Using real‐time biofeedback to alter running biomechanics: A randomized controlled trial

Review written by Tom Goom info

Key Points

  1. The majority of runners appear able to switch to a non-rearfoot strike after a single session of gait re-training.
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BACKGROUND & OBJECTIVE

The holy grail in running research has long been to find a way to prevent running injury. One approach that has been suggested is to change a runner’s foot-strike away from the common rearfoot strike (AKA heel striking) and towards landing on the forefoot. Its advocates have suggested this may reduce stress on the knee and reduce impact loading, leading to a reduction in injury rates. This study examined two methods of re-training runners to a non-rearfoot strike to examine their effectiveness and impact on running injury.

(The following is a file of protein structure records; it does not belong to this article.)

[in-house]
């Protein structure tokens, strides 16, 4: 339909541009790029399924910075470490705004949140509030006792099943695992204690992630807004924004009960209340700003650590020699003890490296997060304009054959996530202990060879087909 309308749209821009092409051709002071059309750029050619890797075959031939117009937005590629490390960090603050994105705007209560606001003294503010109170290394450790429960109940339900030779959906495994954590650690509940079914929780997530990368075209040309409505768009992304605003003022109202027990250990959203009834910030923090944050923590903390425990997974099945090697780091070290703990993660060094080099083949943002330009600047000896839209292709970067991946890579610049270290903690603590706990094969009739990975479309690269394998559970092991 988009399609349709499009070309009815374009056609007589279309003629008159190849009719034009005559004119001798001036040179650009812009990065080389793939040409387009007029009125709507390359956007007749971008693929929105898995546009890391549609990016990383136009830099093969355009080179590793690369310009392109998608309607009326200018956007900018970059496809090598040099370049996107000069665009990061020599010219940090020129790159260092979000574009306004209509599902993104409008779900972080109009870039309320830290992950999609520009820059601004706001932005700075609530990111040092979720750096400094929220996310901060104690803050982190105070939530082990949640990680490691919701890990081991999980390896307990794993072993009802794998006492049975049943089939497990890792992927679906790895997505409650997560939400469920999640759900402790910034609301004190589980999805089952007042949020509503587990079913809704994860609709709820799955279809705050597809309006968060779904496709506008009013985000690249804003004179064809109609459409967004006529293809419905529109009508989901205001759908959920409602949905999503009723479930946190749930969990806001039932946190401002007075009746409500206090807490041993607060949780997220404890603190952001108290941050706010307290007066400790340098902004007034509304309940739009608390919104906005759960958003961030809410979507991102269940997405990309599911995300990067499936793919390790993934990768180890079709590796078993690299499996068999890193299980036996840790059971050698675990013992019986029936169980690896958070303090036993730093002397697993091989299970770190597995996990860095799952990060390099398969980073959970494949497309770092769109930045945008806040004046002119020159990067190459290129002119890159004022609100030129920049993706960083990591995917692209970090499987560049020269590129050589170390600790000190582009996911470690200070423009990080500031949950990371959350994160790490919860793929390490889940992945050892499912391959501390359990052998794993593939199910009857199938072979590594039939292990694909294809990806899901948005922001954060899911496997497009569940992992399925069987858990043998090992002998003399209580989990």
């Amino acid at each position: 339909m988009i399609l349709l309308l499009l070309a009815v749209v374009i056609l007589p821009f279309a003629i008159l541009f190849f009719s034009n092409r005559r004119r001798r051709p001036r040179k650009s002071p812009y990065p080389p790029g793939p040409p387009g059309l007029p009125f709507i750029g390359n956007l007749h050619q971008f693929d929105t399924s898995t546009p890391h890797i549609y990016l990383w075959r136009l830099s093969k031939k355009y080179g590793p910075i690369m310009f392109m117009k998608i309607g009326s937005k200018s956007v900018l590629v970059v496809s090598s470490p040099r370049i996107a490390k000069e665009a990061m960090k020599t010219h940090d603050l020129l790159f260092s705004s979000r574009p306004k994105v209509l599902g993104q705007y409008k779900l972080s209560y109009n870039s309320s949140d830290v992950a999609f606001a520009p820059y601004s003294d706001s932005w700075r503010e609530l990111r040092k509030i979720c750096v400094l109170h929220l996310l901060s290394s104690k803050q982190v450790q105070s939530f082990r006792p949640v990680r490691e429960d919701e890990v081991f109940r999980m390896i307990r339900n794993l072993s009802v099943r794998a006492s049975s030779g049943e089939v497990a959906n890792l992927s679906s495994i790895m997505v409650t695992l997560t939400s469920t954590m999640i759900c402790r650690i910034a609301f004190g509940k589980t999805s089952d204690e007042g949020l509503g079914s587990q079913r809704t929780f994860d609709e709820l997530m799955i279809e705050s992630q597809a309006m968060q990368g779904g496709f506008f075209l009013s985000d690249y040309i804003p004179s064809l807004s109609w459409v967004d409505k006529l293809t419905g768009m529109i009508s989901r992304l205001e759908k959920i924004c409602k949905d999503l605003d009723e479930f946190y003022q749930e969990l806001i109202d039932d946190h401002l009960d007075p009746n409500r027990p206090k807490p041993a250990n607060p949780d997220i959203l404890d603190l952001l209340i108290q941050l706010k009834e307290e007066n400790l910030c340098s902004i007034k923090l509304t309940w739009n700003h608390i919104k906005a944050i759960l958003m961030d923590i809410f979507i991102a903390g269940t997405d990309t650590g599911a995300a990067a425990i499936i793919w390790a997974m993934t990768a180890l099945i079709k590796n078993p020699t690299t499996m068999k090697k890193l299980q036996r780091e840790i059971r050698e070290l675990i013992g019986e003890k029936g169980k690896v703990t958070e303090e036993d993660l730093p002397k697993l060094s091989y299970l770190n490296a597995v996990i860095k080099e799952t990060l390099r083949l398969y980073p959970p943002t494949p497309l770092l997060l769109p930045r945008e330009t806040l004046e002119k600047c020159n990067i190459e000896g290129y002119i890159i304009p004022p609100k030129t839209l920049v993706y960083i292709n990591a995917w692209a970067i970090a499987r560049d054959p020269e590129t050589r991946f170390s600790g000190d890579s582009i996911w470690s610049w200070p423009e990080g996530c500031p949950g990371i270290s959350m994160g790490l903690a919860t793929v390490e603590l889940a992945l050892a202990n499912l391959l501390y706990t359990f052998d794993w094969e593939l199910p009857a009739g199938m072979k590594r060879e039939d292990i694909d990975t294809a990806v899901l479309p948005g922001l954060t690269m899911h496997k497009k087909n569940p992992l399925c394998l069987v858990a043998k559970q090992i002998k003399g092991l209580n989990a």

Forefoot striking advocates claim that this foot-strike pattern may reduce stress on the knee and reduce impact loading, leading to a reduction in injury rates.
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A single session of gait retraining with video feedback and appropriate cues does appear to be sufficient to promote a lasting change in running gait.

METHODS

128 non-injured runners (Department of Defence recruits between the ages of 18 and 50) were recruited and randomized into two groups: a control group and a biofeedback group. Both groups had 4 weeks of calf strengthening and stretching and received

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